Note: we walked everywhere we could and taking taxis/ubers was still MUCH cheaper than trying to rent a car in 2021.
4. But taxis will begrudgingly take a credit card, for a fee
It’s important to understand there’s a fee associated with accepting credit cards, whether that’s a store or a taxi, because they have to use a payment portal.
Some companies will include those fees in their fares. They’re usually small fees, a few cents or a dollar at most.
Taxis in Hawaii use meters, and that’s what you’ll pay in cash. If you have to pay with credit card, the taxis can take credit cards. Most taxi companies just add the payment portal fee on top of the metered fare.
We paid for a taxi with credit card on our last night in Oahu. The driver took the credit card, had to dig around for his card reader for a minute, and then made sure we understood there was an additional $1.25 fee on top of our metered fare before swiping our card. No problem.
5. There’s so much more to Oahu than Waikiki
This is a commonly known fact now, but I’m gonna repeat it again for the people in the back.
WAIKIKI IS NOT THE REAL HAWAII.
Don’t get me wrong, Waikiki has many attractive qualities: hotels with amazing views, easy access to beautiful beaches, high-end shopping. But that is not the real Hawaii.
You have to get out of the Waikiki neighborhood before you can really say you’ve been to Hawaii. The rest of Oahu has amazing hikes, beaches, and historical sites.
The Hawaiian Islands were ruled by native Hawaiians and Hawaiian royalty until the very end of the 19th century. Iolani Palace in downtown Honolulu is the only royal palace on US soil. Remember that Hawaii was its own kingdom before the Europeans and Americans showed up.
Hiking trails cover everything from mountaintop ridges to secret waterfalls to extinct volcano craters.
Pro Tip: Diamondhead is a volcano crater and within walking distance from Waikiki.
The North Shore of Oahu is world famous for its surfing. The Polynesian Cultural Center preserves and shares the native Hawaiian culture, and you can experience a piece of it through a luau and evening show.
Get out of Waikiki, whether by yourself or with a tour. You won’t be disappointed.
6. The North Shore has no waves in the summer
This tip is going to save some of you some serious heartbreak.
A lot of people know about the North Shore: one of the world’s premiere surfing locations with waves so big a train could drive through them. Pipeline Beach is recognizable even to non-surfers.
But that’s in the winter.
In the summer, the north shore of Oahu is like any other beach town. Beautiful, but not a surfing mecca. Don’t be the tourist that shows up and gives Pipeline Beach a one star review because you didn’t see any waves in the middle of July. The locals will roll their eyes at you.
If you want to see the enormous waves, plan your trip for the winter. Keep in mind the average temperatures in Oahu in the winter are highs of 79°F (26°C) and lows of 64°F (18°C).
You’ll still enjoy warm weather for all the other outdoor activities, and you’ll get those jaw-dropping photos of enormous waves.
7. Bring (a lot of) reef-safe sunscreen
This travel tip will save you money! Hawaii has laws to protect the ocean life and reefs surrounding all the Hawaiian Islands.
This means it’s illegal to use certain types of sunscreens that contain chemicals that harm the reefs. Any product that uses oxybenzone or octinoxate is banned in Hawaii.
All the stores in Oahu sell only reef-safe, Hawaii approved sunscreens. But remember, commercial products are always expensive on an island. Buy reef-safe sunscreen before you leave home.
Bring more than you think you’ll need as well. Hawaii is sunny, the heat is intense, and you spend most of your time outside. You’ll need to reapply sunscreen several times throughout the day.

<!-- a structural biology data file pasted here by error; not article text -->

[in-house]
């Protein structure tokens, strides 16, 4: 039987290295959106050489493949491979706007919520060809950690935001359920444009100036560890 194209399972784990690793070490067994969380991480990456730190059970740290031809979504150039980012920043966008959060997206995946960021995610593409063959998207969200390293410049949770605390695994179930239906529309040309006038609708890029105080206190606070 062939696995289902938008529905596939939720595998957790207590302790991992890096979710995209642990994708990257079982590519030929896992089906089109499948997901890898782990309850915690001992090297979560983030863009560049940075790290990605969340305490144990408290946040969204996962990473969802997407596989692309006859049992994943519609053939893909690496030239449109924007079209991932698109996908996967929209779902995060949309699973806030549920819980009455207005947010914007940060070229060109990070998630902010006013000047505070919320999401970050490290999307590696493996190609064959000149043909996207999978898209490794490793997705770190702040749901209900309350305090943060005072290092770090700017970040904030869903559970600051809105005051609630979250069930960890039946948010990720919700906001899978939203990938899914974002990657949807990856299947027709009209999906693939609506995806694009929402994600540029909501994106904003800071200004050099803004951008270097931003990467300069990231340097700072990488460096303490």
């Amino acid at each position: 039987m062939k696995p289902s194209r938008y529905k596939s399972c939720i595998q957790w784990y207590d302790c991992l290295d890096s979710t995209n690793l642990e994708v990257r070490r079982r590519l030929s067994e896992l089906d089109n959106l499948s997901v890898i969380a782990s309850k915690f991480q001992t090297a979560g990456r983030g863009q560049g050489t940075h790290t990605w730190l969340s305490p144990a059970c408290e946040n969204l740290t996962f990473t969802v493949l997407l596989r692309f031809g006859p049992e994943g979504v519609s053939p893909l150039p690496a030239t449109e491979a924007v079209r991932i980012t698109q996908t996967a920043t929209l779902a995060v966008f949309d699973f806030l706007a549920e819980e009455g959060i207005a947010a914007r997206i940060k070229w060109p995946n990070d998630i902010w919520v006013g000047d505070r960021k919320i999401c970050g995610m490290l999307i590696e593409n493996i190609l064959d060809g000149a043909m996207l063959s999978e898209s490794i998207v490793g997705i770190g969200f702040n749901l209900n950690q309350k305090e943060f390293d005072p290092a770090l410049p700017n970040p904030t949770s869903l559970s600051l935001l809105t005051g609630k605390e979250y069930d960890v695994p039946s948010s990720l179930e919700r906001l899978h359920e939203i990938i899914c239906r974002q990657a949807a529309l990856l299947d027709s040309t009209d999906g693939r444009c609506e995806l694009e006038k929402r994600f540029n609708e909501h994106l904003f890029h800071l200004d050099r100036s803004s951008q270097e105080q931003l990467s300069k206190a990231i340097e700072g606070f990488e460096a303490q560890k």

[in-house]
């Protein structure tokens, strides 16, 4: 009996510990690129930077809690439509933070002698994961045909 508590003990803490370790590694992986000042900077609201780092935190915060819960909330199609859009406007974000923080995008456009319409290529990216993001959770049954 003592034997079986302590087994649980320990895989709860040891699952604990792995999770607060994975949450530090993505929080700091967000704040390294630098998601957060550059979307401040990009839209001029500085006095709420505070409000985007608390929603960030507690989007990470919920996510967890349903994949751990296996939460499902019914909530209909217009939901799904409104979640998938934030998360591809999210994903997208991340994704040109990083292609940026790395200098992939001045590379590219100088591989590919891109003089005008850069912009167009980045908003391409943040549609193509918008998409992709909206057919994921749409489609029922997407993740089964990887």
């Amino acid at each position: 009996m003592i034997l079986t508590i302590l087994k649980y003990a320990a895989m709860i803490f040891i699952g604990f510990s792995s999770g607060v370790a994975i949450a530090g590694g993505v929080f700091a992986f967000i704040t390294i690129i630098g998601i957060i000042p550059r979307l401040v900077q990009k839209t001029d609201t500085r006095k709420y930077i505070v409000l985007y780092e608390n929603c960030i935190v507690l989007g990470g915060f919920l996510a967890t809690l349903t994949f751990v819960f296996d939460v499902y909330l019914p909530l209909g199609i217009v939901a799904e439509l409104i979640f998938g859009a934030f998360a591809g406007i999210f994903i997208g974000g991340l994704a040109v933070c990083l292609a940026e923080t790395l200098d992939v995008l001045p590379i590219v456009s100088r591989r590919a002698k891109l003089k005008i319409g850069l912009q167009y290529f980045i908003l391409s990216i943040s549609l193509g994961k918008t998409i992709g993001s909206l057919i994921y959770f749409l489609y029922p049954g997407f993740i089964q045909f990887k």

Bring more than you need and avoid having to buy a more expensive version from a Hawaiian convenience store when you run out halfway through your week-long vacation.
8. Make reservations for everything as far in advance as you can.
Oahu is busy all year round. The tropical climate means tourists never really stop coming. Popular restaurants, experiences, and excursions will sell out several weeks, or even months, ahead of time.
Pro Tip: It is possible to take a last-minute trip to Hawaii, but just be realistic about what that means for availability of tours and restaurants. Flexibility is key for a last-minute adventure.
Attractions like Duke’s Waikiki restaurant on the beach and the luau package at the Polynesian Cultural Center are next to impossible to get reservations last-minute. The most popular PCC Alii Luau package sells out 2-3 months ahead of time.
Turtle snorkeling tours can be booked pretty much anytime, even up to the morning of, because there are so many of them, but it is always easier and less-stressful if you book it ahead.
If you’d rather get a recommendation instead of researching an excursion online, contact your hotel’s concierge prior to your trip and they will book for you. Note though: the hotel concierge desks get paid to refer to specific companies they have partnered with, not necessarily a better option than what you could find online.
9. Don’t touch the sea turtles.
Another Hawaii law to be aware of: it’s illegal to touch sea turtles. They are serious about it, too.
Every snorkeling tour that has potential for interaction with turtles will include a safety briefing about not touching the turtles and giving them enough space to surface so they can breathe.
Even if you accidentally touch a turtle, you can still be reported, so don’t try to play the “I’m not touching you” game with a sea turtle.
10. Respect “No Trespassing” Signs
Much of the island of Oahu is open and accessible to the public. All beaches are public access; there’s no such thing as a private beach here, unless it’s a federal government site like the military bases.
Occasionally, however, you will come across a sign that says “Kapu”. This means forbidden in the Hawaiian language, equivalent to a “No Trespassing” sign. Please respect these signs.
You’ll generally come across a “kapu” sign in an area of significance to traditional Hawaiian culture. Here’s one near the Iolani Palace complex.
Keep these 10 Oahu travel tips in mind, and you’ll be stress-free and relaxed for your first trip to Hawaii!